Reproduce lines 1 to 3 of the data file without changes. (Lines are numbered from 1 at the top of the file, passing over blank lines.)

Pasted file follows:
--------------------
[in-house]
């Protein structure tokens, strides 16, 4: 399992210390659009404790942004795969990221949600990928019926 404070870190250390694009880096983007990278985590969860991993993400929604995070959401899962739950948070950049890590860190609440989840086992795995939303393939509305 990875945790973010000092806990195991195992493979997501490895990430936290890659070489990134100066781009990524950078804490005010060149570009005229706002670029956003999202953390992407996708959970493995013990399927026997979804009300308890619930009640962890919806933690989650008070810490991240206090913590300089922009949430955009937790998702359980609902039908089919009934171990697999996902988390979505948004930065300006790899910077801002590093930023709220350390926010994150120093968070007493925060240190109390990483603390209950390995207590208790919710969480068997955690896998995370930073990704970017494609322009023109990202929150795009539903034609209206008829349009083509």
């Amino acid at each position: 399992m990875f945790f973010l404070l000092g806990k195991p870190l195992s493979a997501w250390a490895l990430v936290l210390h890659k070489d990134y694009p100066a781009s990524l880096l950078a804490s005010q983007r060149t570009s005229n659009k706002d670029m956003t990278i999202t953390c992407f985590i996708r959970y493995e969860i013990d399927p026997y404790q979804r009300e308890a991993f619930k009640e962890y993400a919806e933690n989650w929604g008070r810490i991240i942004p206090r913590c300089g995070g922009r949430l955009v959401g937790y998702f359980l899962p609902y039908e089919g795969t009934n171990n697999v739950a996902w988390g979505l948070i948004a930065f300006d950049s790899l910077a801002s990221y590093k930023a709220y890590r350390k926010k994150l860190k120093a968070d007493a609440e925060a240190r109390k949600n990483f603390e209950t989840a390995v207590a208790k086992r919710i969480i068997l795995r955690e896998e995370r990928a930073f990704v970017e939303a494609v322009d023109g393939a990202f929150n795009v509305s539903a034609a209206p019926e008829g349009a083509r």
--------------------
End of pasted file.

[in-house]
């Protein structure tokens, strides 16, 4: 399992210390659009404790942004795969990221949600990928019926 404070870190250390694009880096983007990278985590969860991993993400929604995070959401899962739950948070950049890590860190609440989840086992795995939303393939509305 990875945790973010000092806990195991195992493979997501490895990430936290890659070489990134100066781009990524950078804490005010060149570009005229706002670029956003999202953390992407996708959970493995013990399927026997979804009300308890619930009640962890919806933690989650008070810490991240206090913590300089922009949430955009937790998702359980609902039908089919009934171990697999996902988390979505948004930065300006790899910077801002590093930023709220350390926010994150120093968070007493925060240190109390990483603390209950390995207590208790919710969480068997955690896998995370930073990704970017494609322009023109990202929150795009539903034609209206008829349009083509």
């Amino acid at each position: 399992m990875f945790f973010l404070l000092g806990k195991p870190l195992s493979a997501w250390a490895l990430v936290l210390h890659k070489d990134y694009p100066a781009s990524l880096l950078a804490s005010q983007r060149t570009s005229n659009k706002d670029m956003t990278i999202t953390c992407f985590i996708r959970y493995e969860i013990d399927p026997y404790q979804r009300e308890a991993f619930k009640e962890y993400a919806e933690n989650w929604g008070r810490i991240i942004p206090r913590c300089g995070g922009r949430l955009v959401g937790y998702f359980l899962p609902y039908e089919g795969t009934n171990n697999v739950a996902w988390g979505l948070i948004a930065f300006d950049s790899l910077a801002s990221y590093k930023a709220y890590r350390k926010k994150l860190k120093a968070d007493a609440e925060a240190r109390k949600n990483f603390e209950t989840a390995v207590a208790k086992r919710i969480i068997l795995r955690e896998e995370r990928a930073f990704v970017e939303a494609v322009d023109g393939a990202f929150n795009v509305s539903a034609a209206p019926e008829g349009a083509r």